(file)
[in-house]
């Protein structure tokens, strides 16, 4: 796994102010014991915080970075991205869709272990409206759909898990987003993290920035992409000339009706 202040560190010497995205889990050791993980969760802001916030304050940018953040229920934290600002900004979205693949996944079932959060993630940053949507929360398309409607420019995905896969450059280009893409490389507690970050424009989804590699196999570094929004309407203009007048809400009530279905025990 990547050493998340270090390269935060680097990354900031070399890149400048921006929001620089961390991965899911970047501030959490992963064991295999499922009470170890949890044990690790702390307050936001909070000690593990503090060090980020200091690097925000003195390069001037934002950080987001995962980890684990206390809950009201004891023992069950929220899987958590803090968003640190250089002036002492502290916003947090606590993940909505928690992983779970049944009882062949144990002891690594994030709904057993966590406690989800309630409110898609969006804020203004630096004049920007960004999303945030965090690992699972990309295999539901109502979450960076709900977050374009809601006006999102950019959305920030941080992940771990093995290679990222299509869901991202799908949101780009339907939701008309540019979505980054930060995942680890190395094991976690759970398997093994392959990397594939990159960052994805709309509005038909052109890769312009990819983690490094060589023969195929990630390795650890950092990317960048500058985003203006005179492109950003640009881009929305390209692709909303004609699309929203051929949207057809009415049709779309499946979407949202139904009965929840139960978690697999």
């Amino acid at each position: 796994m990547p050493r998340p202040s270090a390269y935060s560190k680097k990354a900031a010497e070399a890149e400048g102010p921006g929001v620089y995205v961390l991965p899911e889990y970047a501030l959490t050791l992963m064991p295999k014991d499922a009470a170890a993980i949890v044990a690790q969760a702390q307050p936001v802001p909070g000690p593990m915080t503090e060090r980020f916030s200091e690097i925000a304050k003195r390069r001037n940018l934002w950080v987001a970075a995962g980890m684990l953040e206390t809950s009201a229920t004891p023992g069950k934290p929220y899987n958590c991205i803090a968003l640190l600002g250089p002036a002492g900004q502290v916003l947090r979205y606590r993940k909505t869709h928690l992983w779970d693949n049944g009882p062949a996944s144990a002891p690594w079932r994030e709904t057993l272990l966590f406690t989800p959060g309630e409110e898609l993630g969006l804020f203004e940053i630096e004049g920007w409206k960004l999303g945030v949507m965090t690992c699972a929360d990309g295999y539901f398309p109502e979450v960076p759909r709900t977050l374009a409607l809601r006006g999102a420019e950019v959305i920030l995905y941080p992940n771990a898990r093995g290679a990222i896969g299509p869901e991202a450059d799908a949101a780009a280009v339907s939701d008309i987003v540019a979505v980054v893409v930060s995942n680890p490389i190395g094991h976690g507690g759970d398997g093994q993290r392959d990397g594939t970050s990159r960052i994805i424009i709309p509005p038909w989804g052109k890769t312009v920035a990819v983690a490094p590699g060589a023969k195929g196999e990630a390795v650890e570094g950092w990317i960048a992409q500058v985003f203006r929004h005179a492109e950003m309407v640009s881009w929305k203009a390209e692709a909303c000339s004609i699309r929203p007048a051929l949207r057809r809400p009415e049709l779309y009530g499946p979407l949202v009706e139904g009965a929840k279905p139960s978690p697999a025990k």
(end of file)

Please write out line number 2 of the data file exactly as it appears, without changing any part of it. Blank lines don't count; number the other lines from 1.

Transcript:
């Protein structure tokens, strides 16, 4: 796994102010014991915080970075991205869709272990409206759909898990987003993290920035992409000339009706 202040560190010497995205889990050791993980969760802001916030304050940018953040229920934290600002900004979205693949996944079932959060993630940053949507929360398309409607420019995905896969450059280009893409490389507690970050424009989804590699196999570094929004309407203009007048809400009530279905025990 990547050493998340270090390269935060680097990354900031070399890149400048921006929001620089961390991965899911970047501030959490992963064991295999499922009470170890949890044990690790702390307050936001909070000690593990503090060090980020200091690097925000003195390069001037934002950080987001995962980890684990206390809950009201004891023992069950929220899987958590803090968003640190250089002036002492502290916003947090606590993940909505928690992983779970049944009882062949144990002891690594994030709904057993966590406690989800309630409110898609969006804020203004630096004049920007960004999303945030965090690992699972990309295999539901109502979450960076709900977050374009809601006006999102950019959305920030941080992940771990093995290679990222299509869901991202799908949101780009339907939701008309540019979505980054930060995942680890190395094991976690759970398997093994392959990397594939990159960052994805709309509005038909052109890769312009990819983690490094060589023969195929990630390795650890950092990317960048500058985003203006005179492109950003640009881009929305390209692709909303004609699309929203051929949207057809009415049709779309499946979407949202139904009965929840139960978690697999």